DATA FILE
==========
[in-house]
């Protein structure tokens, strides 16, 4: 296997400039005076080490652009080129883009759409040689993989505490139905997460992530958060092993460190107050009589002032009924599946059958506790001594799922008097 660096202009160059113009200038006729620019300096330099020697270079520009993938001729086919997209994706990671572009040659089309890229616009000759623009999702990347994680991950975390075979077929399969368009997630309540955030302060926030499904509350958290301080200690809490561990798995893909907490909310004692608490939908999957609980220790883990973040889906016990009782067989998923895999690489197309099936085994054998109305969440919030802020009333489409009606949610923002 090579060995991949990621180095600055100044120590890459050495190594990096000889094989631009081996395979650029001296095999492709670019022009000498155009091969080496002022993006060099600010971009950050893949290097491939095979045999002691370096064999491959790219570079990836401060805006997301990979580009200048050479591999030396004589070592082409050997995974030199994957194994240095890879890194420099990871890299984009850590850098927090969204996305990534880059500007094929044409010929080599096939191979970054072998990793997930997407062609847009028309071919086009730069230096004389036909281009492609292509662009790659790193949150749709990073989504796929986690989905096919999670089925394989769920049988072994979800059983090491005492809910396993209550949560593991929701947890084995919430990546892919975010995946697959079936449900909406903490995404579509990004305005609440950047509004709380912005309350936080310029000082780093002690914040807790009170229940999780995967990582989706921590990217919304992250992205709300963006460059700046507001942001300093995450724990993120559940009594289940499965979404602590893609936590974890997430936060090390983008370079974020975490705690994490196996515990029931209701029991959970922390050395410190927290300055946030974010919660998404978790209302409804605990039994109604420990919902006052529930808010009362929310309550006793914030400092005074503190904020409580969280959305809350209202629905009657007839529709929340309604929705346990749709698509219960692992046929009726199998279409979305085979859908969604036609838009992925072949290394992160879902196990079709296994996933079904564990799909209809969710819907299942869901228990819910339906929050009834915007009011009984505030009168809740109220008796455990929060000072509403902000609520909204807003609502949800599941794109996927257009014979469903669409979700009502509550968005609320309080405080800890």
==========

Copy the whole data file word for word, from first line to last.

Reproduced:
[in-house]
């Protein structure tokens, strides 16, 4: 296997400039005076080490652009080129883009759409040689993989505490139905997460992530958060092993460190107050009589002032009924599946059958506790001594799922008097 660096202009160059113009200038006729620019300096330099020697270079520009993938001729086919997209994706990671572009040659089309890229616009000759623009999702990347994680991950975390075979077929399969368009997630309540955030302060926030499904509350958290301080200690809490561990798995893909907490909310004692608490939908999957609980220790883990973040889906016990009782067989998923895999690489197309099936085994054998109305969440919030802020009333489409009606949610923002 090579060995991949990621180095600055100044120590890459050495190594990096000889094989631009081996395979650029001296095999492709670019022009000498155009091969080496002022993006060099600010971009950050893949290097491939095979045999002691370096064999491959790219570079990836401060805006997301990979580009200048050479591999030396004589070592082409050997995974030199994957194994240095890879890194420099990871890299984009850590850098927090969204996305990534880059500007094929044409010929080599096939191979970054072998990793997930997407062609847009028309071919086009730069230096004389036909281009492609292509662009790659790193949150749709990073989504796929986690989905096919999670089925394989769920049988072994979800059983090491005492809910396993209550949560593991929701947890084995919430990546892919975010995946697959079936449900909406903490995404579509990004305005609440950047509004709380912005309350936080310029000082780093002690914040807790009170229940999780995967990582989706921590990217919304992250992205709300963006460059700046507001942001300093995450724990993120559940009594289940499965979404602590893609936590974890997430936060090390983008370079974020975490705690994490196996515990029931209701029991959970922390050395410190927290300055946030974010919660998404978790209302409804605990039994109604420990919902006052529930808010009362929310309550006793914030400092005074503190904020409580969280959305809350209202629905009657007839529709929340309604929705346990749709698509219960692992046929009726199998279409979305085979859908969604036609838009992925072949290394992160879902196990079709296994996933079904564990799909209809969710819907299942869901228990819910339906929050009834915007009011009984505030009168809740109220008796455990929060000072509403902000609520909204807003609502949800599941794109996927257009014979469903669409979700009502509550968005609320309080405080800890």